A 44-year-old male hemophiliac (Fig. 4.3) with a history of multiple prior nasal surgeries, including septorhinoplasty, presented complaining of worsening nasal airway obstruction and frequent sinus headaches. Recurrent frontal sinusitis with multiple courses of antibiotic therapy led to the development of pseudomembranous colitis, making the patient extremely apprehensive about further treatment. His anxiety was heightened by the refusal of other surgeons to reoperate. Physical examination revealed an exceedingly narrow bony nasal vault with greater narrowing on the right. Endoscopic examination confirmed an ultranarrow bony vault. A surgically widened bony nasal vault was recommended to improve nasal airway obstruction and frontal sinus aeration. The patient was advised about the high probability of treatment failure. Increased tip projection and dorsal augmentation were also recommended to minimize the visual appearance of excessive nasal width and to create a balanced nasal contour.

Surgical Steps

  1. 1.

    Harvest of left conchal and tragal cartilages.


  2. 2.

    Parasagittal median, transverse, and low-low lateral osteotomies to open both the bony base and roof.


  3. 3.

    Extended butterfly-type spreader graft placement to maintain widening of the bony vault.


  4. 4.

    Septal extension graft placement to enable tongue-in-groove tip support.


  5. 5.

    Excision of scarred soft tissues from the supratip area.


  6. 6.

    Placement of diced cartilage wrapped in allogenic fascia to the nasal dorsum for additional augmentation.


The postoperative course was uneventful. Epistaxis was avoided with a combination of clotting factor replacement and application of inflatable nasal packs with hemostatic coating. At long-term follow-up, the patient reported a marked improvement in nasal airflow, a substantial reduction in sinus infections, and far less anxiety regarding his nose.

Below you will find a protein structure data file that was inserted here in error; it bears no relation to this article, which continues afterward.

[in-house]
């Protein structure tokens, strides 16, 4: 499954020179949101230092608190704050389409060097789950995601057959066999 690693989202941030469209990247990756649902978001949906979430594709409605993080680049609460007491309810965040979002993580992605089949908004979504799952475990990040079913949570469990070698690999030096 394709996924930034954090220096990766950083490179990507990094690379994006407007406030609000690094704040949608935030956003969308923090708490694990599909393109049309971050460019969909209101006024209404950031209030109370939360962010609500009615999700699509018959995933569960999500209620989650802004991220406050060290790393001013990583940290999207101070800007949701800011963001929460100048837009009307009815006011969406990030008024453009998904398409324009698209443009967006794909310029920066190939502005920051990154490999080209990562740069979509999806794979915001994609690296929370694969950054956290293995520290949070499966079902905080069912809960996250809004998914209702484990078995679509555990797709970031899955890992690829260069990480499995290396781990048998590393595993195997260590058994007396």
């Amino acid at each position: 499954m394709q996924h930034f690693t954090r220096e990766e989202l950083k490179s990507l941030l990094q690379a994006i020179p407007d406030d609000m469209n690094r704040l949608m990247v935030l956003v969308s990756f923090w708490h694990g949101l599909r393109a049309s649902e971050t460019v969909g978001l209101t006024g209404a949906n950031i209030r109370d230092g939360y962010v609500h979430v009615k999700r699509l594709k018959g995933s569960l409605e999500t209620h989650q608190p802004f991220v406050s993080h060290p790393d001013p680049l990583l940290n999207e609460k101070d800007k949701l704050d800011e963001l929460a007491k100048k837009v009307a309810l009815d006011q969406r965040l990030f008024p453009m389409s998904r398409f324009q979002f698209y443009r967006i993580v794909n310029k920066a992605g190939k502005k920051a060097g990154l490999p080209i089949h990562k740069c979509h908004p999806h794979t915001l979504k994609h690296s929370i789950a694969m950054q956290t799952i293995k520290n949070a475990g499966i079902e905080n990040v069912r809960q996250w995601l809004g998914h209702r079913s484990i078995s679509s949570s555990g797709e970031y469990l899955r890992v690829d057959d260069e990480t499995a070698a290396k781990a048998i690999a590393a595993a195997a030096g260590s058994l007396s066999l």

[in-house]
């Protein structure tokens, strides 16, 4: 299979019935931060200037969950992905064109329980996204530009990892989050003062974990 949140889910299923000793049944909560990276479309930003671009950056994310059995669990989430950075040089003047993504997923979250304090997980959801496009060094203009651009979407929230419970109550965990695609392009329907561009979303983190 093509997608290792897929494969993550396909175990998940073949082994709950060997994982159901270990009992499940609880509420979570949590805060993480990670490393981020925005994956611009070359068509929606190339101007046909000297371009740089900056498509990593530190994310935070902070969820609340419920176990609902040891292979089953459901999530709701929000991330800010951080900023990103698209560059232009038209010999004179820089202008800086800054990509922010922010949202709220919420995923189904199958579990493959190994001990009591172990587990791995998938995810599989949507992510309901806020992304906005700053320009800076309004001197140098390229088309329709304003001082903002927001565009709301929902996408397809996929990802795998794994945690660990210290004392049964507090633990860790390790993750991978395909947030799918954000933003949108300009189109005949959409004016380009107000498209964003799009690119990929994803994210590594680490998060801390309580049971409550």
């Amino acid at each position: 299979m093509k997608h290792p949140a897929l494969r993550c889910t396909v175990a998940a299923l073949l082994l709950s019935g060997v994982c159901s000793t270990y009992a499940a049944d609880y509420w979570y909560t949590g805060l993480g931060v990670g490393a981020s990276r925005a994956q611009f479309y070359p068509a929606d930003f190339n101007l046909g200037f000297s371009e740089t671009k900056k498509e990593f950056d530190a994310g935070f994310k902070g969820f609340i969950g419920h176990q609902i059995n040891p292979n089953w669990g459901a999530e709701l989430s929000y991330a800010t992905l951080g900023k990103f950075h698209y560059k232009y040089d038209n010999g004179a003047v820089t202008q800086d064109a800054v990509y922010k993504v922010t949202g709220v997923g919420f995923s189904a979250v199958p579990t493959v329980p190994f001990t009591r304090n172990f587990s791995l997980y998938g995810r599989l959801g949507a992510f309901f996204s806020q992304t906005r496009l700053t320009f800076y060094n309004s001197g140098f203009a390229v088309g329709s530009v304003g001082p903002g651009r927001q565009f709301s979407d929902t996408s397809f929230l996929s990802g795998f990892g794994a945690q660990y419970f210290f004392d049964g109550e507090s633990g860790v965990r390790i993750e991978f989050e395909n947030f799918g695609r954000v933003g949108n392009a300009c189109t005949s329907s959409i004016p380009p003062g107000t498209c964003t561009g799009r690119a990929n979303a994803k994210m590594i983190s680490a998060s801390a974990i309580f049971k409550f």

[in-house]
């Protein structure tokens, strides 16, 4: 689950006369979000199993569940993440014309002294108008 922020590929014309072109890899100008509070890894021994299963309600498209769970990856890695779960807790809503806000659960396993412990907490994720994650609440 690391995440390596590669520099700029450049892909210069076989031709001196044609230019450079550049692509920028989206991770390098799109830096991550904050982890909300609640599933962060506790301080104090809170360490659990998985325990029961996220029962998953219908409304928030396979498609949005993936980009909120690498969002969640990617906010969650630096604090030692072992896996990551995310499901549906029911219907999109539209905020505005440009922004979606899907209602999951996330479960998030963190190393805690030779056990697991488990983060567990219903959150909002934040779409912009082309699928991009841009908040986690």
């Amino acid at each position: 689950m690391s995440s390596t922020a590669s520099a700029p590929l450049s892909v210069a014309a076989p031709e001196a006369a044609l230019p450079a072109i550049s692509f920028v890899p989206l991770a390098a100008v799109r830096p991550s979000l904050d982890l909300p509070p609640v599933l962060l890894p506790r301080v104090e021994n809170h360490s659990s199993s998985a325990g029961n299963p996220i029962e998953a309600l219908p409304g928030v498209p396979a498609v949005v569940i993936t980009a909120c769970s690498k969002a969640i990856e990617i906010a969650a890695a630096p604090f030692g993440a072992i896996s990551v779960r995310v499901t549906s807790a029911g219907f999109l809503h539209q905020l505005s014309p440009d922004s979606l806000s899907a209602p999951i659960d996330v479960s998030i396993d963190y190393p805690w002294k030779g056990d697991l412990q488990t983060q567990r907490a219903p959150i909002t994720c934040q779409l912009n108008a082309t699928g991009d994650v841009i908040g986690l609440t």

Fig. 4.3
(a) Narrow upper airway on endoscopic view, (b) butterfly-type spreader graft, and (c) schematic showing graft placement beneath the dorsal side walls. (d) Schematic representation of bony out-fracture for airway enhancement followed by dorsal augmentation to maintain a slender frontal contour. (e) Prerevision frontal view demonstrating an asymmetrical and pinched bony and middle nasal vault and (f) postrevision frontal view. (g) Prerevision profile view and (h) postrevision profile view. (i) Prerevision base view and (j) postrevision base view

4.3.4 Case 4: Bony Out-Fracture

A 20-year-old male with a history of blunt nasal trauma at age 13 presented for primary rhinoplasty consultation. External examination (Fig. 4.4a) suggested a probable prior septal hematoma with loss of septal projection, but the endonasal examination showed only an intact quadrangular septum with a high leftward deviation and a minor deviation at the inferior aspect of the caudal septum. The left nasal bone was depressed, but rhinomanometry was normal. Ultimately the patient disagreed with the diagnostic assessment and was treated elsewhere.

Four months after initial presentation, the patient returned complaining of an unsatisfactory rhinoplasty outcome and development of severe breathing impairment. Examination revealed an overresected and pinched bony vault with persistent depression of the left nasal bone (Fig. 4.4b). A polly-beak profile deformity was also observed, and the endonasal examination revealed narrow internal nasal valves and narrow nasal cavities. Spreader graft simulation using a small glass spatula to widen the upper nasal valve resulted in significant breathing improvement, thereby convincing the patient to undergo widening of the lower nasal side walls. Repeat rhinomanometry showed (150 Pa): R 80 mL/s, L 416 mL/s.

Revision surgery was delayed until 1 year following primary rhinoplasty. Treatment recommendations included widening the cartilaginous and bony vaults with bony out-fracture if necessary and dorsal profile realignment by lowering the anterior septal polly-beak and augmenting the remaining dorsum.

Only gold members can continue reading. Log In or Register to continue

Jul 16, 2017 | Posted by in Aesthetic plastic surgery | Comments Off on Functional Aspects in Secondary Rhinoplasty
Premium Wordpress Themes by UFO Themes